This is the latest in our series on potential veteran quarterback options for the Bucs, should Tom Brady not play for them in 2022. Previous installments included the Texans’ Deshaun Watson.
Fairly or not, San Francisco’s lasting image of Jimmy Garoppolo will be his desperation lateral — intercepted, of course — as Rams force of nature Aaron Donald pulled him to the turf in the NFC title game’s waning moments.
Two days after the 20-17 defeat, the 30-year-old quarterback spoke as if that ill-advised fling was his last as a 49er.
“I just want to go to a place where they want to win; that’s really what I’m in this game for,” Garoppolo told reporters. “I’m here to play football, I’m here to win football games, and as long as I’ve got that and good people around me, I think the rest will take care of itself.”
As viable options go in the Bucs’ efforts to replace (presumably) retired icon Tom Brady, Garoppolo registers as more plausible than preposterous. The 49ers are ready to embark on the Trey Lance era after drafting the Division I-AA dual threat third overall in 2021 and reportedly are willing to work with Garoppolo on finding a suitable landing spot.
Which could result in a full circle of sorts: The Patriots’ second-round pick in 2014 might become Brady’s heir after all.
Garoppolo has a year remaining on his five-year, $137.5 million deal with the 49ers and is set to count $26.95 million against the salary cap in 2022. Any team acquiring him would be on the hook for $25.5 million, which seems a deal-breaker on the surface.
But here’s the thinly veiled secret about the salary cap: It was made to be manipulated.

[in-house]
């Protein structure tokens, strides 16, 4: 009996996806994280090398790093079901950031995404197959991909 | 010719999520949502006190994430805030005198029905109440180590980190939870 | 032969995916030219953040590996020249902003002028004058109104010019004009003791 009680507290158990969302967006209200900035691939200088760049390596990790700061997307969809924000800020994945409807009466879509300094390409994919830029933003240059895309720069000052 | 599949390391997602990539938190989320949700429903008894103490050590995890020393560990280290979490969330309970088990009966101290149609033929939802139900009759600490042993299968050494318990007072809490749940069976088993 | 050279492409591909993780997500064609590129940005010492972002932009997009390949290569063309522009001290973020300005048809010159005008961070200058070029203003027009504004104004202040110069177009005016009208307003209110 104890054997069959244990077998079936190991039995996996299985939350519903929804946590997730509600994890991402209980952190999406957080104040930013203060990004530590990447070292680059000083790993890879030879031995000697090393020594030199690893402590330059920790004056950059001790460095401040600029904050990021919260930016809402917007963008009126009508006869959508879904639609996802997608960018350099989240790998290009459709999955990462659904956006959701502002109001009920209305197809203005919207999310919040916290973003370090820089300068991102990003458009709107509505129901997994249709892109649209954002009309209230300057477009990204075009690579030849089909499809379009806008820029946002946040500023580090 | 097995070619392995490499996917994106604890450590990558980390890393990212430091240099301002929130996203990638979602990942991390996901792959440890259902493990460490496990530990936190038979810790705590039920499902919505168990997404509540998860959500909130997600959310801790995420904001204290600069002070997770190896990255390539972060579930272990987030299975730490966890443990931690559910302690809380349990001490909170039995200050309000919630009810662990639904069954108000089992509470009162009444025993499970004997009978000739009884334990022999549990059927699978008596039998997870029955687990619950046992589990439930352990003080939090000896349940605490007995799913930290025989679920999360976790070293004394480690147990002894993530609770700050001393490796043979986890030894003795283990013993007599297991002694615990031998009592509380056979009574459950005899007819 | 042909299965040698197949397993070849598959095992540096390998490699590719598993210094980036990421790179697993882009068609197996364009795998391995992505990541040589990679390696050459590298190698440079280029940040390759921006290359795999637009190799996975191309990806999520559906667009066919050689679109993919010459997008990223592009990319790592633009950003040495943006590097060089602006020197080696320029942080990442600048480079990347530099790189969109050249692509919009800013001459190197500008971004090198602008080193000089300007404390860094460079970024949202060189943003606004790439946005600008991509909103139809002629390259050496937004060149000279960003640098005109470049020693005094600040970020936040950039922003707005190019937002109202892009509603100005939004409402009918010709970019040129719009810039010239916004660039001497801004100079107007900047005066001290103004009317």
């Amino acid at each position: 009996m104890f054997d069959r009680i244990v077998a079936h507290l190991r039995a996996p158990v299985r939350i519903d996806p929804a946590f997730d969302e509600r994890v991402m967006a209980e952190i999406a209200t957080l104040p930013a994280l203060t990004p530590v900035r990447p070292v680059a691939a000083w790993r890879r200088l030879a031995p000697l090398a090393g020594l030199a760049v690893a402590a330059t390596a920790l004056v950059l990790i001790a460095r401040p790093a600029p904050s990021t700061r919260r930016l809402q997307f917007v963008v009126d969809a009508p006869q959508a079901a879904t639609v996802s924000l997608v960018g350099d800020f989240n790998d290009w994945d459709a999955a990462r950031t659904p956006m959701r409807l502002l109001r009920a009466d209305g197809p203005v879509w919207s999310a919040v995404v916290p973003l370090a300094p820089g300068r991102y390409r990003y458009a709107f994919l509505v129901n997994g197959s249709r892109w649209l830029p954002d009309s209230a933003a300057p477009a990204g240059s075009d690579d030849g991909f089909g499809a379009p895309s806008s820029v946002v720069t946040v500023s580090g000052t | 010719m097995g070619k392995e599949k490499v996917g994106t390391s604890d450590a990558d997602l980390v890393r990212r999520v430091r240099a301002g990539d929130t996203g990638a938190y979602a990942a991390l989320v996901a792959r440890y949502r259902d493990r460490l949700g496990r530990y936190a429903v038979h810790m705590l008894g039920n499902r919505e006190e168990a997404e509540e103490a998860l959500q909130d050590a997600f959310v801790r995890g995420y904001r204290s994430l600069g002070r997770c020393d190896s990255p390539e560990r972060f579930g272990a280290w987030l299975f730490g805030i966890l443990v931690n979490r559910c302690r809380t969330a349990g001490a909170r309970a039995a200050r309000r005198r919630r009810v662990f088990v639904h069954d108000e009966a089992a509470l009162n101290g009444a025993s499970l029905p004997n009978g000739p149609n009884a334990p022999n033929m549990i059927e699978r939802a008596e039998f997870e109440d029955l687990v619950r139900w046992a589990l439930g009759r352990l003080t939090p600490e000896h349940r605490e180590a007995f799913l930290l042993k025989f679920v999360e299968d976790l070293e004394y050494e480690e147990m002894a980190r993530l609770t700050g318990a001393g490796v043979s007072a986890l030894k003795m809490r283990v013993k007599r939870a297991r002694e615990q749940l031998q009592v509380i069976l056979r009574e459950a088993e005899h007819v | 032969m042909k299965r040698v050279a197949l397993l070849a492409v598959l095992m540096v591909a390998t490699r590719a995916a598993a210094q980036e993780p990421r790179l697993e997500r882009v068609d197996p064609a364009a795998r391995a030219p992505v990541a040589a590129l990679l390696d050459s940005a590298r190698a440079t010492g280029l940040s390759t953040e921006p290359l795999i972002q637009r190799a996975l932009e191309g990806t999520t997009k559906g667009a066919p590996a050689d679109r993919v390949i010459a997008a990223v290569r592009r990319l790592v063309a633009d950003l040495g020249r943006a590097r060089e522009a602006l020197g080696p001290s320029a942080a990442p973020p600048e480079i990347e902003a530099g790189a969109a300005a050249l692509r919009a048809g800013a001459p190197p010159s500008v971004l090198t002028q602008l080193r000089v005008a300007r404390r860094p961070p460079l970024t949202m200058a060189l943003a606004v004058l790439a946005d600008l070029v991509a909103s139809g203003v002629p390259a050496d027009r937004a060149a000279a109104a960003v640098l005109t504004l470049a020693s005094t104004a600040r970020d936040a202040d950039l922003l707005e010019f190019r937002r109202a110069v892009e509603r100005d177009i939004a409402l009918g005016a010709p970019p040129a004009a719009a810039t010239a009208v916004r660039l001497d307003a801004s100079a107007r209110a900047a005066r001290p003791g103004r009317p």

Should the Bucs — or another suitor — sign him to a long-term deal, Garoppolo’s salary could be restructured, with much of it converted to a signing bonus that can be pro-rated over ensuing years. If the Bucs were to do the same with another veteran (i.e. Mike Evans), significant 2022 cap space suddenly would be created, albeit with the future somewhat mortgaged.
Nick Korte of overthecap.com recently noted the Bucs boast the NFL’s fourth-highest simple-restructure potential.
Moreover, Garoppolo’s salary isn’t exorbitant by 2022 standards, and 49ers general manager John Lynch presumably would operate amicably with his former employers (the Glazers) if the Bucs were interested in a trade.
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The 49ers, who host the Bucs in 2022, may not be keen on dealing their quarterback to a fellow conference contender.
Additionally, the litany of contract restructuring already done by the Bucs in an effort to win back-to-back Super Bowls might — might — prompt them to back off and opt for a less-expensive alternative (free-agent backup Blaine Gabbert, second-year project Kyle Trask).
And Garoppolo’s recent history may be a hard sell. His final throw as a 49er will go down in San Francisco infamy, and though he led the 2019 team to the Super Bowl and directed the 2021 squad on a highly improbable postseason run, he remains saddled with the mostly-unfair stigma of not winning the big one.
Skeptics also will note he was complemented — and perhaps propped up — by a ground game that ranked seventh in the NFL in rushing yards per contest (127.4) in the regular season. San Francisco ran 48 percent of the time in those 17 games, the league’s fourth-highest rate.
Of the six quarterbacks who played in more than one playoff game in the 2021 postseason, Garoppolo’s completion percentage (58.1) and passer rating (72.8) was the worst.
Based on the tattered NFL adage that declares you are what your record says you are, Garoppolo is a highly favorable option in the post-Brady era.
He’s 33-14 as an NFL starter, with more playoff wins (four) than Tony Romo or Cam Newton, and as many as Matthew Stafford and Matt Ryan. In his lone two full seasons as a starter (2019 and 2021), he has thrown for 7,788 yards with 47 touchdowns, 25 picks and a 68.7-percent completion rate. His teams have reached the NFC title game both of those years.
And bear in mind, Bill Belichick thought enough of Garoppolo to use a second-round pick on him once upon a time.
While perhaps not a sexy pick to replace Brady, he’s a serviceable and mostly successful one.
Contact Joey Knight at firstname.lastname@example.org. Follow @TBTimes_Bulls
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